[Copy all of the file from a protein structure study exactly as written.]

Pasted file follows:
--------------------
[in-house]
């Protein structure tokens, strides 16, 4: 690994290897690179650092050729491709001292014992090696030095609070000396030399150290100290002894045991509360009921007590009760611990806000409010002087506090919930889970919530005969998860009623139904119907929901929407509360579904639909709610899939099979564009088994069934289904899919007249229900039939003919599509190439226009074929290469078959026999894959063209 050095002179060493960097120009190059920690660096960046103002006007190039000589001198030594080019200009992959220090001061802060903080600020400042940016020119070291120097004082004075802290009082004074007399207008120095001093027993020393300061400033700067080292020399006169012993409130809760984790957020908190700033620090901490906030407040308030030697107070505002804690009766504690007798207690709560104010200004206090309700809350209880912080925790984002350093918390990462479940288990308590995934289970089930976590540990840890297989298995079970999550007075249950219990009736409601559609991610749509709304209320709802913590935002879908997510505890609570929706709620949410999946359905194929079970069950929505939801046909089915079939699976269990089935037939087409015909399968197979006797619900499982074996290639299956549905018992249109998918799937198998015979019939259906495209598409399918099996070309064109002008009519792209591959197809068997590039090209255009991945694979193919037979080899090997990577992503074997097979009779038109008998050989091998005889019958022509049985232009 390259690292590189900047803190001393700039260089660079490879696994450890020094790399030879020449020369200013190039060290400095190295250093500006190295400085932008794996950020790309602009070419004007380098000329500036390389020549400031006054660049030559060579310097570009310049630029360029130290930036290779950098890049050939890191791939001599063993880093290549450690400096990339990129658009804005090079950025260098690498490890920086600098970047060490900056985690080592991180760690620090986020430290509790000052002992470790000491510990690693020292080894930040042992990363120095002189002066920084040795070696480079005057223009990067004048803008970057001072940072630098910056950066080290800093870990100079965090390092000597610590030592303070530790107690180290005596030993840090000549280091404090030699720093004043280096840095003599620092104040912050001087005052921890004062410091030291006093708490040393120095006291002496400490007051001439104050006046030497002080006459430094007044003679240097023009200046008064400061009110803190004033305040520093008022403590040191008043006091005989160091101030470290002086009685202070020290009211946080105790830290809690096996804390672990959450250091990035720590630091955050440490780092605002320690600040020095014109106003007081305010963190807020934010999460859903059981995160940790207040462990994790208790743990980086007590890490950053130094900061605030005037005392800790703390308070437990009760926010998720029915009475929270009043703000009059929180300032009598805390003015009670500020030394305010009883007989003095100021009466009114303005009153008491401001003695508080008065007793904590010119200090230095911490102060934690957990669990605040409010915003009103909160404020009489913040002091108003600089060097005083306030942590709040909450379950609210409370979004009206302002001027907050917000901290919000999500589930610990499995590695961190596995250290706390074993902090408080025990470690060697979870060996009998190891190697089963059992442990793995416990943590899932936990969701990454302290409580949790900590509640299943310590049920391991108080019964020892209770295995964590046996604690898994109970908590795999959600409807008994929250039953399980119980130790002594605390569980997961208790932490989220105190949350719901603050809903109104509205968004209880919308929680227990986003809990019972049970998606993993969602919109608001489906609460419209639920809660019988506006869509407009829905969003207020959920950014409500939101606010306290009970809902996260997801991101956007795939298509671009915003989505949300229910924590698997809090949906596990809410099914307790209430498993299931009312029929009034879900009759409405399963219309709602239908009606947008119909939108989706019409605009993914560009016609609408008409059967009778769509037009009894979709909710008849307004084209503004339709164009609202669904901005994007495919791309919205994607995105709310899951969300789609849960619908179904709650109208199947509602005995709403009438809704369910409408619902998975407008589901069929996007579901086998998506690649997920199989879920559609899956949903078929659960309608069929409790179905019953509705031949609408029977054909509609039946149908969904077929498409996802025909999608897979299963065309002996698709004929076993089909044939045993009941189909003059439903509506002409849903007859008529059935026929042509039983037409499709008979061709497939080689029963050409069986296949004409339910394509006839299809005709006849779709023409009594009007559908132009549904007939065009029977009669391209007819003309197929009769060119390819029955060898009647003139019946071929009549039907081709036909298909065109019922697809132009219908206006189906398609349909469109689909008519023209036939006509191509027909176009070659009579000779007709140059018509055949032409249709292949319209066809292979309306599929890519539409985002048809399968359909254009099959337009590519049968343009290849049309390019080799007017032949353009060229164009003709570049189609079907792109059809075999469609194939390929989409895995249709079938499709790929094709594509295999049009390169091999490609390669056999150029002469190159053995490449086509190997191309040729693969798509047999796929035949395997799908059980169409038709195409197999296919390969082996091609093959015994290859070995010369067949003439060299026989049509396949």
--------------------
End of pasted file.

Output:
[in-house]
């Protein structure tokens, strides 16, 4: 690994290897690179650092050729491709001292014992090696030095609070000396030399150290100290002894045991509360009921007590009760611990806000409010002087506090919930889970919530005969998860009623139904119907929901929407509360579904639909709610899939099979564009088994069934289904899919007249229900039939003919599509190439226009074929290469078959026999894959063209 050095002179060493960097120009190059920690660096960046103002006007190039000589001198030594080019200009992959220090001061802060903080600020400042940016020119070291120097004082004075802290009082004074007399207008120095001093027993020393300061400033700067080292020399006169012993409130809760984790957020908190700033620090901490906030407040308030030697107070505002804690009766504690007798207690709560104010200004206090309700809350209880912080925790984002350093918390990462479940288990308590995934289970089930976590540990840890297989298995079970999550007075249950219990009736409601559609991610749509709304209320709802913590935002879908997510505890609570929706709620949410999946359905194929079970069950929505939801046909089915079939699976269990089935037939087409015909399968197979006797619900499982074996290639299956549905018992249109998918799937198998015979019939259906495209598409399918099996070309064109002008009519792209591959197809068997590039090209255009991945694979193919037979080899090997990577992503074997097979009779038109008998050989091998005889019958022509049985232009 390259690292590189900047803190001393700039260089660079490879696994450890020094790399030879020449020369200013190039060290400095190295250093500006190295400085932008794996950020790309602009070419004007380098000329500036390389020549400031006054660049030559060579310097570009310049630029360029130290930036290779950098890049050939890191791939001599063993880093290549450690400096990339990129658009804005090079950025260098690498490890920086600098970047060490900056985690080592991180760690620090986020430290509790000052002992470790000491510990690693020292080894930040042992990363120095002189002066920084040795070696480079005057223009990067004048803008970057001072940072630098910056950066080290800093870990100079965090390092000597610590030592303070530790107690180290005596030993840090000549280091404090030699720093004043280096840095003599620092104040912050001087005052921890004062410091030291006093708490040393120095006291002496400490007051001439104050006046030497002080006459430094007044003679240097023009200046008064400061009110803190004033305040520093008022403590040191008043006091005989160091101030470290002086009685202070020290009211946080105790830290809690096996804390672990959450250091990035720590630091955050440490780092605002320690600040020095014109106003007081305010963190807020934010999460859903059981995160940790207040462990994790208790743990980086007590890490950053130094900061605030005037005392800790703390308070437990009760926010998720029915009475929270009043703000009059929180300032009598805390003015009670500020030394305010009883007989003095100021009466009114303005009153008491401001003695508080008065007793904590010119200090230095911490102060934690957990669990605040409010915003009103909160404020009489913040002091108003600089060097005083306030942590709040909450379950609210409370979004009206302002001027907050917000901290919000999500589930610990499995590695961190596995250290706390074993902090408080025990470690060697979870060996009998190891190697089963059992442990793995416990943590899932936990969701990454302290409580949790900590509640299943310590049920391991108080019964020892209770295995964590046996604690898994109970908590795999959600409807008994929250039953399980119980130790002594605390569980997961208790932490989220105190949350719901603050809903109104509205968004209880919308929680227990986003809990019972049970998606993993969602919109608001489906609460419209639920809660019988506006869509407009829905969003207020959920950014409500939101606010306290009970809902996260997801991101956007795939298509671009915003989505949300229910924590698997809090949906596990809410099914307790209430498993299931009312029929009034879900009759409405399963219309709602239908009606947008119909939108989706019409605009993914560009016609609408008409059967009778769509037009009894979709909710008849307004084209503004339709164009609202669904901005994007495919791309919205994607995105709310899951969300789609849960619908179904709650109208199947509602005995709403009438809704369910409408619902998975407008589901069929996007579901086998998506690649997920199989879920559609899956949903078929659960309608069929409790179905019953509705031949609408029977054909509609039946149908969904077929498409996802025909999608897979299963065309002996698709004929076993089909044939045993009941189909003059439903509506002409849903007859008529059935026929042509039983037409499709008979061709497939080689029963050409069986296949004409339910394509006839299809005709006849779709023409009594009007559908132009549904007939065009029977009669391209007819003309197929009769060119390819029955060898009647003139019946071929009549039907081709036909298909065109019922697809132009219908206006189906398609349909469109689909008519023209036939006509191509027909176009070659009579000779007709140059018509055949032409249709292949319209066809292979309306599929890519539409985002048809399968359909254009099959337009590519049968343009290849049309390019080799007017032949353009060229164009003709570049189609079907792109059809075999469609194939390929989409895995249709079938499709790929094709594509295999049009390169091999490609390669056999150029002469190159053995490449086509190997191309040729693969798509047999796929035949395997799908059980169409038709195409197999296919390969082996091609093959015994290859070995010369067949003439060299026989049509396949």